Academic English speakers and writers are masters of using conjunctions and conjunctive adverbs. Why? Because without them, writing complex sentences is almost impossible! As we know, learning to construct beautifully structured sentences is an important skill for academic English.

Here are some examples:

“I have been studying English for three years; I find it difficult sometimes. I really like reading short stories in English.”

These two sentences are just begging to be connected! Using conjunctions is the best way to do so:

“I have been studying English for three years, and I find it difficult sometimes, but I really like reading short stories in English.”

We used the conjunctions and plus but to make this one nice complex sentence. This sounds much more natural, right?

Conjunctions are actually an English learner’s friend! Once you learn a few and start using them, you will see an immediate jump in the quality of your writing.

To incorporate conjunctions into your English, try the following:

  • Practice writing your own sentences with conjunctions.
  • Practice linking several sentences into one with the help of conjunctions.

This is an indispensable writing skill, especially in English for academic purposes.

As you start using more complex sentences, you may find it helpful to use a grammar checker like Grammarly. Grammarly is an app that works with your browser. It alerts you to spelling and grammar mistakes you make while writing online. This is a great way to improve the way you write sentences while you are doing everyday tasks, such as typing emails.

3. Complex Vocabulary

Learning English for any purpose involves a great deal of vocabulary work. General English vocabulary, of course, is very useful in academic English. However, the main difficulty for academic English lies with the specialized vocabulary often found in lectures and academic publications.

Vocabulary in academic English is not only complex, but also very specific to each individual discipline (area of study). Biology, physics, philosophy and linguistics all have their own terms and abbreviations. They can be tricky to understand if you are not used to that vocabulary.

What is more, academic English writing usually assumes that the reader is familiar with concepts and words mentioned. Very complex terms can often be used without any explanation. This adds difficulty to a lot of English learners, who struggle with reading academic publications, even if they are really interested in the topics presented.

So what do you do to get used to the complex vocabulary in academic English?

Unfortunately, there are no tricks—you just have to learn it little by little.

  • If you are preparing to study at an English-speaking university, focus on the vocabulary specific to your field of study.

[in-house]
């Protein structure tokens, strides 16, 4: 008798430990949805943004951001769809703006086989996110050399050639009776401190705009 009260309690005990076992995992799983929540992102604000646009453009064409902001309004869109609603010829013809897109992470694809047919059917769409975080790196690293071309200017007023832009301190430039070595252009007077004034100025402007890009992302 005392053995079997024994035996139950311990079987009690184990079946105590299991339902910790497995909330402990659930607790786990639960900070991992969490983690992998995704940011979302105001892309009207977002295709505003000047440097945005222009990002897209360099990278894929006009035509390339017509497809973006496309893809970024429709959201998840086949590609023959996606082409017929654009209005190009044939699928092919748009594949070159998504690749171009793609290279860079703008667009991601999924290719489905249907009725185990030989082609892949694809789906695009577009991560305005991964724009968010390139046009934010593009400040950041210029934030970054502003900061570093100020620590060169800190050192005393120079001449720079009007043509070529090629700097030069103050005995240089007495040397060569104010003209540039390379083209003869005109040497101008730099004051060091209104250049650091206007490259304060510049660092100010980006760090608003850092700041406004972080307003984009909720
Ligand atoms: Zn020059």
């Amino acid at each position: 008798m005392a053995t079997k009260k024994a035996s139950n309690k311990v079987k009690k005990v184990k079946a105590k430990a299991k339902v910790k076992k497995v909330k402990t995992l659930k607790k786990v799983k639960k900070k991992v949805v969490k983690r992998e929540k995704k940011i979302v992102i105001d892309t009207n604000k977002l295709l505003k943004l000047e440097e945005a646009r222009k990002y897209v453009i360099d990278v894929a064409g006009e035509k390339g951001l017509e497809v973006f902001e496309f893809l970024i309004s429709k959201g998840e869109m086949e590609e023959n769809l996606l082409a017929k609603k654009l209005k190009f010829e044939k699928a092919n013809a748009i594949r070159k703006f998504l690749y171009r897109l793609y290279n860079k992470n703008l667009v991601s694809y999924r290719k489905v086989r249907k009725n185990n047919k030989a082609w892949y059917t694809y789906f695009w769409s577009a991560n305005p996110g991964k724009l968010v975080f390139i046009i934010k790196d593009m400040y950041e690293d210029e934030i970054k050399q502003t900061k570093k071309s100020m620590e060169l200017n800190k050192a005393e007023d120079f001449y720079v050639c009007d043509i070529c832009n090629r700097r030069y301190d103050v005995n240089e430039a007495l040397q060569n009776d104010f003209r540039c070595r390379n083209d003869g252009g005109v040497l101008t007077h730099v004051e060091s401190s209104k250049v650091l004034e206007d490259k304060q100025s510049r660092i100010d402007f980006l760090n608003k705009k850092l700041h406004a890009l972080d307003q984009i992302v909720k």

• Try reading academic literature in your discipline. Even if you do not understand most of it, it will give you an idea of technical terms and special words you will be learning.
  • Practice academic vocabulary like any other vocabulary topic. Make lists of unfamiliar words, translate them, practice putting them into sentences (maybe even complex ones with conjunctions!) to increase your retention (memory).
  • Check out Visual Thesaurus. This is a tool that allows you to start with just one word, and then explore similar words. Since it gives you visual maps of words instead of just lists, it is easier to see how words connect to each other, even if you do not immediately understand their definitions. Visual Thesaurus is great for learning words specific to an academic field, because you will be able to see how terms and concepts from a particular topic are related.

4. Logical Argument Structure

What is the purpose of addressing an academic audience? It is not just to make your listeners go “wow” at your beautiful long sentences and specialized vocabulary. As we learned, these are important. They serve a very specific purpose.

And that purpose is to present a thesis or an argument and then defend it in a convincing way.

This is what most academic papers, essays, presentations, lectures, articles and even books have in common. They rely on clear, logical writing to present ideas, support theories and offer solutions to many problems.

The Harvard College Writing Center has a good introduction on the structure of academic essays. Writing with clarity and efficiency is far from easy. You need to practice extensively to become an effective academic communicator.

Here are some ideas to get you started:

  • Before writing your essay or delivering a presentation, think about your argument as a whole and then break it down into several ideas.
  • Write an outline of what you want to say, covering all your ideas and checking if they flow logically.
  • Approach all ideas one by one while writing; the outline will help to keep you on track.
  • Practice composing introductions and conclusions, both of which provide a brief summary of your main argument.

If you feel like you still need help structuring your essays, Inklyo offers helpful online courses on various writing topics, including essay writing and persuasive writing (writing that presents an argument). These courses are self-paced, so you do not have to worry about scheduling your time around them.

Everyone’s favorite cliché, “practice makes perfect,” is very true here. The more essays you write, the better you will be at expressing your ideas and arguments logically, with clarity and conviction. English for academic purposes will soon come more naturally to you!

In Conclusion…

Lots of effort goes into writing papers, preparing lectures and presentations for academic purposes. Doing so in English can be especially difficult!

Academic English is very different from casual English, and it is normal to feel overwhelmed by its challenges. However, these obstacles can be overcome. Getting it right is mostly a matter of time and practice.

Learning English for academic purposes is beneficial for so many English students, and it may be just right for you, too!